Keira Knightley played the most popular Arthurian maiden, Guinevere, in the film King ARthur.

Keira Knightley played the most popular Arthurian maiden, Guinevere, in the film King Arthur.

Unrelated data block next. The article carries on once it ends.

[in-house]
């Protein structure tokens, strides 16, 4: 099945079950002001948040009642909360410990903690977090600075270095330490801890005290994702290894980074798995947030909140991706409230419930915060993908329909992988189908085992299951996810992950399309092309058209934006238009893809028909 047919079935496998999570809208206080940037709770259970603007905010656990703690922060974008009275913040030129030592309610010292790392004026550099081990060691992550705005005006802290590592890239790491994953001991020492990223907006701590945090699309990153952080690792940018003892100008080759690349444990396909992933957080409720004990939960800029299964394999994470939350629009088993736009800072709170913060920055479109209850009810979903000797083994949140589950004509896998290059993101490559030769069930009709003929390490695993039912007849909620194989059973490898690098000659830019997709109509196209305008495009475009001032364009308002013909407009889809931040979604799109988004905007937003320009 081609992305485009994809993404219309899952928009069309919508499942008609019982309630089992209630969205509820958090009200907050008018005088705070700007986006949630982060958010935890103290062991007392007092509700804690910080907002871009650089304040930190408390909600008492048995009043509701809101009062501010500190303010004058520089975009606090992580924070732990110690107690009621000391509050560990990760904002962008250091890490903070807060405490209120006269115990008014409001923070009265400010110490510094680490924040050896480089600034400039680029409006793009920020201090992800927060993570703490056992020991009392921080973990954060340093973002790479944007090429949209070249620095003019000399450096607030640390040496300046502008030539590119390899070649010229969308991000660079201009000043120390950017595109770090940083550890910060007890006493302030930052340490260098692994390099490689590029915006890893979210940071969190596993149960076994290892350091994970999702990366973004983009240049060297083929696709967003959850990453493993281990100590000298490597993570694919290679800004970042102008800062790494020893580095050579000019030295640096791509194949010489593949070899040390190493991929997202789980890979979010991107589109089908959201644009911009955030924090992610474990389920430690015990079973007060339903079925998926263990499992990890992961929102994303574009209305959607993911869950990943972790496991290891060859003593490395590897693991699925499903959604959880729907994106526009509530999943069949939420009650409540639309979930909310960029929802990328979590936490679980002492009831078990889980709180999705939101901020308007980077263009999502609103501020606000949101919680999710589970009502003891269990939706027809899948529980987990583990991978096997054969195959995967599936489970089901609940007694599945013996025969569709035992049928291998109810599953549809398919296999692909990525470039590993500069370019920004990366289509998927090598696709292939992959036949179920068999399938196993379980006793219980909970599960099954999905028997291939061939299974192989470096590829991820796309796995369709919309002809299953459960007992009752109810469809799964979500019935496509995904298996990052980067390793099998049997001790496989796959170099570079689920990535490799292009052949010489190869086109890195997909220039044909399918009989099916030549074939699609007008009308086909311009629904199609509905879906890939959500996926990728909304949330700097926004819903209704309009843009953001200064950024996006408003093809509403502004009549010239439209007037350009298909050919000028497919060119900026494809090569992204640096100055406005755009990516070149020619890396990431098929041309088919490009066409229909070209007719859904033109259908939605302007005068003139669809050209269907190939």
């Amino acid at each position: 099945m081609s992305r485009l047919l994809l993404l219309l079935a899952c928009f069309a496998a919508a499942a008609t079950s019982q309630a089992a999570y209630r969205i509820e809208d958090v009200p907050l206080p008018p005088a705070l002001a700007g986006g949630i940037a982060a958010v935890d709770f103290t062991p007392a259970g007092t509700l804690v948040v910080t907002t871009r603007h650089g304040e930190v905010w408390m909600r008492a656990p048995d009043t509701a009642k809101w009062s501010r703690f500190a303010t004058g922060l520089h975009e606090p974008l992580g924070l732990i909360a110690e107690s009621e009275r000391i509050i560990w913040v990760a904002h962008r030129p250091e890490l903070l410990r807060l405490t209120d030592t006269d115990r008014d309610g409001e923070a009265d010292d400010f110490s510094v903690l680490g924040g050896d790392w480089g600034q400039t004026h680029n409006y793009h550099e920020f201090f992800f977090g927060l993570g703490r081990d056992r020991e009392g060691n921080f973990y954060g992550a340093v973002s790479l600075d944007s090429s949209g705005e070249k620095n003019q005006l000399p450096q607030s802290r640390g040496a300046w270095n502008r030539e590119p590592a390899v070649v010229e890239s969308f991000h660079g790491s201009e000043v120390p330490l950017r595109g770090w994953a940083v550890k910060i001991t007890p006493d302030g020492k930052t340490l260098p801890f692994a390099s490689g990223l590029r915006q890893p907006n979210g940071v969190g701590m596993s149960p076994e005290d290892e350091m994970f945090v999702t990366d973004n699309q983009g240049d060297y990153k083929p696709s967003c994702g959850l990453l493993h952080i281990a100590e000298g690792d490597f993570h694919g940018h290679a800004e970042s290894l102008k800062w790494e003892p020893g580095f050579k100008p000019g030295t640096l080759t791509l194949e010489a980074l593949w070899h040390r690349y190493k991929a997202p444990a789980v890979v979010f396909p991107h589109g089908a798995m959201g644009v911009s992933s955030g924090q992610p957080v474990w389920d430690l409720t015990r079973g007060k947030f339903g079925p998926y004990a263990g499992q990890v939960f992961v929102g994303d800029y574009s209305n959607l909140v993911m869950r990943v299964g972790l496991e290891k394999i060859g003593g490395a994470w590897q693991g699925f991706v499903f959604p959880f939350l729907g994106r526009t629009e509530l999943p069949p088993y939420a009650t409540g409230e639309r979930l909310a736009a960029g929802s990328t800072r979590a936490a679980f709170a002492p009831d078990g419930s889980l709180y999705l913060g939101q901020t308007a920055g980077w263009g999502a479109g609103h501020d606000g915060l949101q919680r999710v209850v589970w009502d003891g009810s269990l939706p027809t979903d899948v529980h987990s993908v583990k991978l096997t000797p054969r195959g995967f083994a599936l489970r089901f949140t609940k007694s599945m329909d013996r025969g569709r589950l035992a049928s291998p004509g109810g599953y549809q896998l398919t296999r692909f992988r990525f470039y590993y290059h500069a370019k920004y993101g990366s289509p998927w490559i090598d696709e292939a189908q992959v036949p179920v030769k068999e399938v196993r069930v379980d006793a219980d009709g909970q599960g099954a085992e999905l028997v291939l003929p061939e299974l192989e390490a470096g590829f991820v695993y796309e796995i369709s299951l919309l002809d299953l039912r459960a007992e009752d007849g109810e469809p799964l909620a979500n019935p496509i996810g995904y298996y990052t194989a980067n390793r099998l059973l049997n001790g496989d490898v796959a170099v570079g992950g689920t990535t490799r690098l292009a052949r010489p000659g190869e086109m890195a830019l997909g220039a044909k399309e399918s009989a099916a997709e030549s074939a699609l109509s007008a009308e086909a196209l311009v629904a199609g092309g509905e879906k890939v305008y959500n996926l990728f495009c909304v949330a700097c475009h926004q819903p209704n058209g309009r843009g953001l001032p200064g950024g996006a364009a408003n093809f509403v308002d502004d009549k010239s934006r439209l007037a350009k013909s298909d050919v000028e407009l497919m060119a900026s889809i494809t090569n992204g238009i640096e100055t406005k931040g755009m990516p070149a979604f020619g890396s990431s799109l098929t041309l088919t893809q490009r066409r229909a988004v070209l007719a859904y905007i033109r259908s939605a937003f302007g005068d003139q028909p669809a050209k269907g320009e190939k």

Perceval, though the hero of the first half of the narrative, is a fucking moron.  Not only does he leave his mother to die before sexually assaulting (?) a maiden whom he thinks he is somehow protecting, but he doesn’t even know what sex is.  In one castle a maiden is so smitten with him that she sneaks into his bedchamber in almost nothing and gets into bed with him (he, it is said, had no trouble falling asleep despite having heard the dire troubles faced by the people who were boarding him up for the night, whilst the maiden was in capable of sleeping, demonstrating Perceval’s utter lack of empathy).  Perceval is described as not knowing the pleasures of sex and is completely unaware of the forward advances.  She let him kiss her all night, and as the author is sure to tell us, it did not “displease her”, though she was likely wondering why the fuck he wasn’t whipping it out, but such are the trials of a maiden using sex to convince a knight to defend her honour when the knight doesn’t know the pleasures of sex and is too dull to realize the link between kissing and the fact that he stands up at attention during such moments.  Seriously?  Even monkey can figure out how to masturbate.  Later, when he is asked his named by another maiden, he replied that he thinks it is Perceval the Welshman.  This guy doesn’t even know his own name?  She affirms that Perceval is his name and then also lets him in on the fact that she is his first cousin, who formerly lived under the same roof for a number of years and that his mother is dead.  He also meets his uncle who has to explain their familial relations as well.  Despite the fact that Perceval’s IQ would likely somewhere south of 60 (not that I mean to anachronistically project such tests into the medieval era), he still manages to defeat everybody he comes up against, and each time grants them mercy and sends them to turn themselves in to King Arthur under the name of the Red Knight, which they all do because apparently they are, despite being tyrants, also ‘honourable’?  Compartmentalize much?  I get the impression like there were very few people in the era who would have done well enough on the GRE to get into grad school.